Monday, June 6, 2016

One Migration Strategy to Microservices

The concepts of microservices is nice, but if you have a complex existing system the path is neither obvious or easy. I have seen Principal Architects throw up their hands and persuade the business that we need to build a new replacement system and that the old system is impossible to work with. This path tends to lead into overruns and often complete failures – I have recently seen that happen at a firm: “Just one year needed to deliver…” and three years later it was killed off because it had not been delivered.  The typical reported in industry literature statistics of 80—90% failure are very believable.

 

Over decades, I have seen many failrues (usually on the side lines).  On the other hand, for a planned phrase migration I have seen repeated success. Often success or failure seem to be determined by the agile-ness of the management and technical leads coupled with the depth of analysis before the project start. Unfortunately deep analysis ends up with a waterfall like specification that result in locked-step development and no agile-ness around issues. Similarly, agile often result in superficial analysis (the time horizon for analysis is often just the end of the next sprint)  with many components failing to fit together properly over time!

 

This post is looking at a heritage system and seeing how it can be converted to a microservices framework in an evolutionary manner. No total rewrite, just a phrased migration ending with a system that is close to a classic pro-forma microservice system.

 

I made several runs at this problem, and what I describe below “feels good” – which to me usually mean a high probability of success with demonstrable steps at regular intervals.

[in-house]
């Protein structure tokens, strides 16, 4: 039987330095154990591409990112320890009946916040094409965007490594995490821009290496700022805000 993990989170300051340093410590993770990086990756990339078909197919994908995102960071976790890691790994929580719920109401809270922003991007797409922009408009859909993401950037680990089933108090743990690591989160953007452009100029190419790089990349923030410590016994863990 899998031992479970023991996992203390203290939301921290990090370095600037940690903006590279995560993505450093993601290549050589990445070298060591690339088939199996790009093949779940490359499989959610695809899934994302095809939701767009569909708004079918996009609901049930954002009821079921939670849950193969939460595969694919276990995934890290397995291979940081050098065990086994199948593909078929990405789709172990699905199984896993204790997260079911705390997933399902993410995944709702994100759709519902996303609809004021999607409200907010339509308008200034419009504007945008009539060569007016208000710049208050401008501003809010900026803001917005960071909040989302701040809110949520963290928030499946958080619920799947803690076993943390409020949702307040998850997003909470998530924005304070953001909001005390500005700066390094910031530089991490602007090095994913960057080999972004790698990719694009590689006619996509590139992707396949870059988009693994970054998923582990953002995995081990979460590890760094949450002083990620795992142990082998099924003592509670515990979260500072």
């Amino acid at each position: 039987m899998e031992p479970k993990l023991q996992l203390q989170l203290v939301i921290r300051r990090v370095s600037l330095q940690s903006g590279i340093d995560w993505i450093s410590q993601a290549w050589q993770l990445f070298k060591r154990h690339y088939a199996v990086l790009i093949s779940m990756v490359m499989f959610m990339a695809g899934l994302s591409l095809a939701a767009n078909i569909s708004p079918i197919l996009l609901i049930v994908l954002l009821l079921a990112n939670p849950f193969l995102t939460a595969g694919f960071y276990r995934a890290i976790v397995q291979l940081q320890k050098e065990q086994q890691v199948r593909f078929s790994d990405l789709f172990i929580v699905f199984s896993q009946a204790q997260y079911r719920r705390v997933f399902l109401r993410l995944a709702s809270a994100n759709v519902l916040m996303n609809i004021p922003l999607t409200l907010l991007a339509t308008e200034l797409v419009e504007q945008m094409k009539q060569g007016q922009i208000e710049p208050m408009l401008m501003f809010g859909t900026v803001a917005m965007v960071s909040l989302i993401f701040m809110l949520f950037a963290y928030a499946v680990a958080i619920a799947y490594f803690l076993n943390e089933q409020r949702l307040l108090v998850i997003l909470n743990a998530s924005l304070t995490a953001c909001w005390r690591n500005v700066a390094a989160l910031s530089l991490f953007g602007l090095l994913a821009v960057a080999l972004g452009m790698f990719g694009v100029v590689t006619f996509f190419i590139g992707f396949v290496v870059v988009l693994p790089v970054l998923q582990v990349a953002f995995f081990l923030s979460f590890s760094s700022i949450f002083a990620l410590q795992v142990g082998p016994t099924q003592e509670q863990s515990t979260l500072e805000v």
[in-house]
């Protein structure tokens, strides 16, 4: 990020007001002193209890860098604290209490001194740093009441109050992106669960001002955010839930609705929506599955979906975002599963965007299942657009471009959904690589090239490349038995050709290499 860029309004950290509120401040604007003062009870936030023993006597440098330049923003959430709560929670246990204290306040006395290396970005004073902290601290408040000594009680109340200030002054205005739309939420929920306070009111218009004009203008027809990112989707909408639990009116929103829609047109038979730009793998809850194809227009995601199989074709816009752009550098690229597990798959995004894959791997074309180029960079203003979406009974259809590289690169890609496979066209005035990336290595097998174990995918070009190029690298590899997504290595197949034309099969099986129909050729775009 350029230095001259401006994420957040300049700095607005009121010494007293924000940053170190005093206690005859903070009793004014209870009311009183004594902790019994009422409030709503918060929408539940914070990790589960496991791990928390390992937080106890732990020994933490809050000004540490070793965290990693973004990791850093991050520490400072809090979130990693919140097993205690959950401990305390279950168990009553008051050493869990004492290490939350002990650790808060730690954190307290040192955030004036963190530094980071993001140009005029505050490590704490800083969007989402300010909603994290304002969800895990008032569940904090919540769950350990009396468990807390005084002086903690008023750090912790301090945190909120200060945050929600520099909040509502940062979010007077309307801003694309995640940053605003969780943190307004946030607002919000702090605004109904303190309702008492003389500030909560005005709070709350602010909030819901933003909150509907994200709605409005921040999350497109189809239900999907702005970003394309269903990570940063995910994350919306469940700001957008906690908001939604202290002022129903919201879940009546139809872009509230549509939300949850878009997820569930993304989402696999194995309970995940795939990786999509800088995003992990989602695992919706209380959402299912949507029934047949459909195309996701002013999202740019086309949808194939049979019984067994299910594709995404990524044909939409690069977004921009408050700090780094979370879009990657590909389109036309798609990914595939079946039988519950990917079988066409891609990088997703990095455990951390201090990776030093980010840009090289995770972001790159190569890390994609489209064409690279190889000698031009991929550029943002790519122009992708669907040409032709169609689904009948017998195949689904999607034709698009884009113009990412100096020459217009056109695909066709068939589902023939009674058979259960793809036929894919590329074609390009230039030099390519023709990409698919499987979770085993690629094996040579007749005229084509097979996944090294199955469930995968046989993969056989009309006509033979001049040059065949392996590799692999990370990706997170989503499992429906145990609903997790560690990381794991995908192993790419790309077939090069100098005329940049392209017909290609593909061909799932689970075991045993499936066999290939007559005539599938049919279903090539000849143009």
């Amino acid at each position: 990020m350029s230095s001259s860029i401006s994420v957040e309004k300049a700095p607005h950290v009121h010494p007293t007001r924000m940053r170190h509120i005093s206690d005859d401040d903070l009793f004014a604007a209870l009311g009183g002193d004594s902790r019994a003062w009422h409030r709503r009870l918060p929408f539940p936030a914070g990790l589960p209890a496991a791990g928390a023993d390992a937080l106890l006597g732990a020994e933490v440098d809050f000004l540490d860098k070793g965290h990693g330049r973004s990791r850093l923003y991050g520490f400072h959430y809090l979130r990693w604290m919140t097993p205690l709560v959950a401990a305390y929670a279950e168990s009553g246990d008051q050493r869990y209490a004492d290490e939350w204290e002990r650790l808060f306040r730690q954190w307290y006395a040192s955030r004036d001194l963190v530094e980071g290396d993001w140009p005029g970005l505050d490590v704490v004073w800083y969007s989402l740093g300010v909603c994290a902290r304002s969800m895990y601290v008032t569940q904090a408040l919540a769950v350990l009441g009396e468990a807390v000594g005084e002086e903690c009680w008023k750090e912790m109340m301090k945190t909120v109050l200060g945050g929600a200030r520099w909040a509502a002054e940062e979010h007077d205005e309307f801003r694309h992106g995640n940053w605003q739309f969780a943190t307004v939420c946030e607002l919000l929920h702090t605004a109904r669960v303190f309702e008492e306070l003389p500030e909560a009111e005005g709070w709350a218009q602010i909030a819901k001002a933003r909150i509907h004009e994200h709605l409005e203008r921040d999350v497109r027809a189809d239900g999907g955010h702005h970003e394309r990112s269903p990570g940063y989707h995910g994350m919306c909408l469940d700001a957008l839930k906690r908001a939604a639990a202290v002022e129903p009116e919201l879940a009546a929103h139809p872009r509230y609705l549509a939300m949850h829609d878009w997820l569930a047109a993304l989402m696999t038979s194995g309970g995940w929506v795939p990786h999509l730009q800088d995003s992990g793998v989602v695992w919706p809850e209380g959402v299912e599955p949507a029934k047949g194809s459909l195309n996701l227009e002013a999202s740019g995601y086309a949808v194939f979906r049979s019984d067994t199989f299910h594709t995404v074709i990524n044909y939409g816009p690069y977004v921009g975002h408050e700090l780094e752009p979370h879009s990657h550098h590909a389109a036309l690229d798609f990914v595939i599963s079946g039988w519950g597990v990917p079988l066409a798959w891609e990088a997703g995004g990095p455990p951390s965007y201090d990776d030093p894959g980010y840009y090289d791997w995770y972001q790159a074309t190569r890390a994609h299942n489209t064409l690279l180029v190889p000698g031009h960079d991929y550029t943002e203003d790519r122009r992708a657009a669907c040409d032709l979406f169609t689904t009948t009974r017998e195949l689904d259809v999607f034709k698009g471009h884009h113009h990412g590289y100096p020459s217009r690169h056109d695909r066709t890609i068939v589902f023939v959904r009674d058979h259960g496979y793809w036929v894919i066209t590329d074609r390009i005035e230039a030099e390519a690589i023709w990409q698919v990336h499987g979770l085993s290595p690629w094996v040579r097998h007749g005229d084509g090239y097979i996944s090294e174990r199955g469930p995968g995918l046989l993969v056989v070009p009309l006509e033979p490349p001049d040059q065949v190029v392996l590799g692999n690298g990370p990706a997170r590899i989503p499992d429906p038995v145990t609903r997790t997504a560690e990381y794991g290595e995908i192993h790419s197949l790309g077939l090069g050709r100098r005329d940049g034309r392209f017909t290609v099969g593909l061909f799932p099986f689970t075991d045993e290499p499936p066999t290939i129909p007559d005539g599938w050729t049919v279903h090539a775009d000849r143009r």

Example System

I am going to borrow a university system template from my days working for Blackboard.  We have teachers, non-teaching staff, students, classes, building, security access cards, payment cards, etc.  At one point, components were in Delphi, C#, Java, C++ etc with the databases in SQL Server and Oracle. Not only is data shared, but permissions often need to be consistent and appropriate.

 

I have tried a few running starts of microservicing  such a design, and at present, my best suggestion is this:

  • Do NOT extend the microservicing  down to the database – there is a more elegant way to proceed
  • Look at the scope of the microservices API very carefully – this is a narrow path that can explode into infinite microservices or a resurrection of legacy patterns

Elegant Microservice Database Access

Do not touch the database design at the start. You are just compounding the migration path needlessly at the start. Instead, for each microservice create a new database login that is named for the microservice and has (typically) CRUD permissions to:

  • A table
  • A subset of columns in a table
  • An updateable view
  • A subset of columns in an updateable view

We term this the Crud-Columns. There is a temptation to incorporate multiple Crud-columns into one microservice – the problem is simple, what is the objective criteria to stop incorporating more Crud-Columns into this single microservice? If you go to one microservice for each Crud-Columns, then by counting the tables you have an estimate of the number of microservices that you will likely end up with…  oh… that may be a lot! At this point of time, you may really want to consider automatic code generation of many microservices – similar to what you see with Entity-Frameworks, except this would be called Microservices-Framework.

 

This microservice may also have Read only permissions to other tables.  This other tables read only access  may be transitory for the migration. Regardless of final resolution, these tables must be directly related to the CRUD columns, and used to determine CUD decisions. At some future time, these rest calls to these read only tables may be redirected elsewhere (for example using a Moved to directive to a reporting microservices).

 

Oh, I have introduced a new term “reporting microservices”.  This is a microservice with one or read Read Api’s – multiple calls may be exposed depending on filtering, sorting or user permissions.

 

Microservices are not domain level APIs but at sub-domains or even sub-sub-domains. You should not be making small steps, instead, put on your seven-league boots!

American Trucking Industry 1952 Ad - Seven League Boots…

 

Tracking microservices